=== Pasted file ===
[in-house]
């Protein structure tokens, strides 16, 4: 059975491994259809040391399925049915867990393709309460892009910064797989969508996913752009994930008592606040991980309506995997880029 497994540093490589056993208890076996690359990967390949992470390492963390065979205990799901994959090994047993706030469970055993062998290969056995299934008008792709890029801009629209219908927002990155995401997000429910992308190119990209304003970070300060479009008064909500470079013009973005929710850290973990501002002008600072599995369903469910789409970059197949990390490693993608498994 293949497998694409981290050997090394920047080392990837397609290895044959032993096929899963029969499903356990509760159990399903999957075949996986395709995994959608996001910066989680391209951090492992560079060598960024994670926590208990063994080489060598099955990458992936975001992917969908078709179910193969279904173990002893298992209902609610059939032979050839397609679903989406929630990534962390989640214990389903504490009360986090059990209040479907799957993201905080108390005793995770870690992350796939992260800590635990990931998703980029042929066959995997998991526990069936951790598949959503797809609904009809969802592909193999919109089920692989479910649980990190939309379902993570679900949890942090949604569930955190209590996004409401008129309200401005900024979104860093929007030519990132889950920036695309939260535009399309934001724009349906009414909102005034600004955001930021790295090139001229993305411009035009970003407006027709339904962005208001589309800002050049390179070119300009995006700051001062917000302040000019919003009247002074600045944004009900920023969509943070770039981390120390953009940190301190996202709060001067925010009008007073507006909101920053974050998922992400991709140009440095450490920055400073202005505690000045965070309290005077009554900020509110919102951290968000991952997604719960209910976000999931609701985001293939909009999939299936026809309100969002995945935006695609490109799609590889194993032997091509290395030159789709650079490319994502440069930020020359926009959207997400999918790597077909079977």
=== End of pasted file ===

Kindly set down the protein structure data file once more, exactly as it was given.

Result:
[in-house]
């Protein structure tokens, strides 16, 4: 059975491994259809040391399925049915867990393709309460892009910064797989969508996913752009994930008592606040991980309506995997880029 497994540093490589056993208890076996690359990967390949992470390492963390065979205990799901994959090994047993706030469970055993062998290969056995299934008008792709890029801009629209219908927002990155995401997000429910992308190119990209304003970070300060479009008064909500470079013009973005929710850290973990501002002008600072599995369903469910789409970059197949990390490693993608498994 293949497998694409981290050997090394920047080392990837397609290895044959032993096929899963029969499903356990509760159990399903999957075949996986395709995994959608996001910066989680391209951090492992560079060598960024994670926590208990063994080489060598099955990458992936975001992917969908078709179910193969279904173990002893298992209902609610059939032979050839397609679903989406929630990534962390989640214990389903504490009360986090059990209040479907799957993201905080108390005793995770870690992350796939992260800590635990990931998703980029042929066959995997998991526990069936951790598949959503797809609904009809969802592909193999919109089920692989479910649980990190939309379902993570679900949890942090949604569930955190209590996004409401008129309200401005900024979104860093929007030519990132889950920036695309939260535009399309934001724009349906009414909102005034600004955001930021790295090139001229993305411009035009970003407006027709339904962005208001589309800002050049390179070119300009995006700051001062917000302040000019919003009247002074600045944004009900920023969509943070770039981390120390953009940190301190996202709060001067925010009008007073507006909101920053974050998922992400991709140009440095450490920055400073202005505690000045965070309290005077009554900020509110919102951290968000991952997604719960209910976000999931609701985001293939909009999939299936026809309100969002995945935006695609490109799609590889194993032997091509290395030159789709650079490319994502440069930020020359926009959207997400999918790597077909079977």